Following the relaxation of full lockdown measures, and the three week period where all viewings and removals were effectively banned, the housing market has continued to beat expectations.
One of the reasons that this has been possible has been the advent and subsequent boom of the virtual viewing which allows buyers to view property from the safety and comfort of home.
There are three broad types of virtual viewing:
- For some properties, a 360° image is taken of each room and prospective buyers can then use any device to move around the property, zoom in on various aspects and get a sense of the house. When done well, this gives prospective buyers a real sense of the space and allows viewers to navigate around the property in a unique way.
- Others involve a pre-recorded video which offers a “tour” of the property, giving a better understanding of size and shape than the normal crop of wide-angle lens photographs with a hastily drawn together floorplan.
- Finally, some agents are offering a slightly more interactive service, with an agent physically walking through a property showing it to a potential buyer via video call. This option comes with the obvious benefit that the agent can tailor their script and tour to the potential buyer and what they consider important, and the buyer can ask questions or ask to look at parts of the property more closely.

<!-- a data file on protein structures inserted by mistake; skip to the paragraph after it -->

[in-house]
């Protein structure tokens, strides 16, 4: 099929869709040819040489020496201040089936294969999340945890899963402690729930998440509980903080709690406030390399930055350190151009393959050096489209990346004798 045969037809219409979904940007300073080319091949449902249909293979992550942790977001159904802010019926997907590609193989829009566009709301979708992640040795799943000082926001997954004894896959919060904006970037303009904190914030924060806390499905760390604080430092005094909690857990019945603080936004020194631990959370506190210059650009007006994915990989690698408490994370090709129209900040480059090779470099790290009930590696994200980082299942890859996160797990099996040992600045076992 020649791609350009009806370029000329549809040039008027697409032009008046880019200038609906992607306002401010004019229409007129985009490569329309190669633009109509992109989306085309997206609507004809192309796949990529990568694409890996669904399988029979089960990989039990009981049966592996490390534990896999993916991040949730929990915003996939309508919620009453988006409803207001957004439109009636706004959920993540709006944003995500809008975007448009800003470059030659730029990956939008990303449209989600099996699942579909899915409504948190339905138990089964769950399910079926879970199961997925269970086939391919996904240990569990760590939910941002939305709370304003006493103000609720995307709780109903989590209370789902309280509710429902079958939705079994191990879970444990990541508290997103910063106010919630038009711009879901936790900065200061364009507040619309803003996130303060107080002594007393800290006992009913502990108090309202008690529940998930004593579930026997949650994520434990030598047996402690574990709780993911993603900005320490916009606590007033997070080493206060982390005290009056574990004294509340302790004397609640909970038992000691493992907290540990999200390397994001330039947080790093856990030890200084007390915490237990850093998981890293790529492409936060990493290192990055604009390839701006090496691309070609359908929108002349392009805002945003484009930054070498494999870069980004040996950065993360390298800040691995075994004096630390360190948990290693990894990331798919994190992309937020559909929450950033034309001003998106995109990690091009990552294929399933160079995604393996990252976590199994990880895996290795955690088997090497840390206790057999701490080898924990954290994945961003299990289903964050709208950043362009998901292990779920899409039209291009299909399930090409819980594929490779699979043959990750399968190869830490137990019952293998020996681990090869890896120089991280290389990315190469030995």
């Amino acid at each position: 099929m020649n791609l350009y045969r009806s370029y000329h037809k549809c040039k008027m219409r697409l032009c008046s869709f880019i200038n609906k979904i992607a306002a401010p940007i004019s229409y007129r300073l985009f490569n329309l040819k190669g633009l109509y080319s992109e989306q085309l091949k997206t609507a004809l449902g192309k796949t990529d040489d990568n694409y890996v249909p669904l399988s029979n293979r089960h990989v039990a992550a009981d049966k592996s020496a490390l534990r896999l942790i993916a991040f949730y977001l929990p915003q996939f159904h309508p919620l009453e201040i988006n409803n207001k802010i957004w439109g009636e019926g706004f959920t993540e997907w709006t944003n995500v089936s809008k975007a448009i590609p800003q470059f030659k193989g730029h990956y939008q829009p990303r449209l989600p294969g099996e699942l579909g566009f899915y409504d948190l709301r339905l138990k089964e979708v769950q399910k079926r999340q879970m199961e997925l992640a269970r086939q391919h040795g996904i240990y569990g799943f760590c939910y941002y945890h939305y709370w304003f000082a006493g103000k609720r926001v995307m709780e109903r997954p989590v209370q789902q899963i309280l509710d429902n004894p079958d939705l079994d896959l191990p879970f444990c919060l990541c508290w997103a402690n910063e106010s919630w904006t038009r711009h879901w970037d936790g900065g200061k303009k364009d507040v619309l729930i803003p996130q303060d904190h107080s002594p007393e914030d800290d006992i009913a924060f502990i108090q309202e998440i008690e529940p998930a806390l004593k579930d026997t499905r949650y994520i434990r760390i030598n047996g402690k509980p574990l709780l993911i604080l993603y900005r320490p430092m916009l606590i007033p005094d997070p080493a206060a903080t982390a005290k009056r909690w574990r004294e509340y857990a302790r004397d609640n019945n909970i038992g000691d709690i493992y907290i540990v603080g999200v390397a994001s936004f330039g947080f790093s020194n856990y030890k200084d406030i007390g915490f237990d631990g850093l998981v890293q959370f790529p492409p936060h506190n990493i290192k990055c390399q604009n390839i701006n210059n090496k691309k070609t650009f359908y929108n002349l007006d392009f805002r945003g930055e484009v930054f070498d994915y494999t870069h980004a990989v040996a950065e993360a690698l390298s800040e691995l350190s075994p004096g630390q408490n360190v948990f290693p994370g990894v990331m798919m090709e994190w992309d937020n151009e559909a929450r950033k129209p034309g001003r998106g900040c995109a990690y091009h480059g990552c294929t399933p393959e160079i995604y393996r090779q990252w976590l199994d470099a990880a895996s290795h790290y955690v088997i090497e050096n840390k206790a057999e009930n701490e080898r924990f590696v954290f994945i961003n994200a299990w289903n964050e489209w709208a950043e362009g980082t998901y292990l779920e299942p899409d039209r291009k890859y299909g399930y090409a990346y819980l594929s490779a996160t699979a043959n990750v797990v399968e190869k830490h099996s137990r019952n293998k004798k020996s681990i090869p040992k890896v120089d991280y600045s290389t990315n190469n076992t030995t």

The benefit of these virtual options is that, when done well, buyers can get a look inside a property and a sense of whether it fits with their requirements without having to view in person, and sellers can have many more potential buyers view their property. Whether that is for coronavirus based safety reasons, or simply for convenience (particularly for overseas buyers) this is a great digital innovation to allow more people to view a property.
Virtual viewings are a significant step forward and may, at least in the short term, replace the traditional first viewing of a property. However, kicking the bricks remains for many a necessary part of the purchase process, particularly when that purchase is as a home, rather than an investment. Despite the new and impressive technology, we doubt that this will replace traditional viewings, regardless of our newfound affection for doing everything virtually.
Buyers should not purchase a property they have not physically inspected, no matter how high quality the camerawork.
This publication is a general summary of the law. It should not replace legal advice tailored to your specific circumstances.
© Farrer & Co LLP, November 2020